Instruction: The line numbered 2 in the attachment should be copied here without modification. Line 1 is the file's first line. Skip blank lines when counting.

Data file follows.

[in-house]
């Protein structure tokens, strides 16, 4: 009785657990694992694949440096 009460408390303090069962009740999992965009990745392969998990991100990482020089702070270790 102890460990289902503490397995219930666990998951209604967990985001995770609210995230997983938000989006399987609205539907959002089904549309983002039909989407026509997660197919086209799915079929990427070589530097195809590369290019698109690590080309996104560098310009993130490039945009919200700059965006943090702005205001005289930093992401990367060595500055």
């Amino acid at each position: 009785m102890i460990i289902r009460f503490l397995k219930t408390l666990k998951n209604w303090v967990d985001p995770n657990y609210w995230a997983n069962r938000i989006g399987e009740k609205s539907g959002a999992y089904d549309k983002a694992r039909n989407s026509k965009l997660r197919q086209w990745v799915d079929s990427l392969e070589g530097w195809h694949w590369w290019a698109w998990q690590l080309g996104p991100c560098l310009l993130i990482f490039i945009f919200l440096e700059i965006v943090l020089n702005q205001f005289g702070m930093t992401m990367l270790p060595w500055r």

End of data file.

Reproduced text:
């Protein structure tokens, strides 16, 4: 009785657990694992694949440096 009460408390303090069962009740999992965009990745392969998990991100990482020089702070270790 102890460990289902503490397995219930666990998951209604967990985001995770609210995230997983938000989006399987609205539907959002089904549309983002039909989407026509997660197919086209799915079929990427070589530097195809590369290019698109690590080309996104560098310009993130490039945009919200700059965006943090702005205001005289930093992401990367060595500055």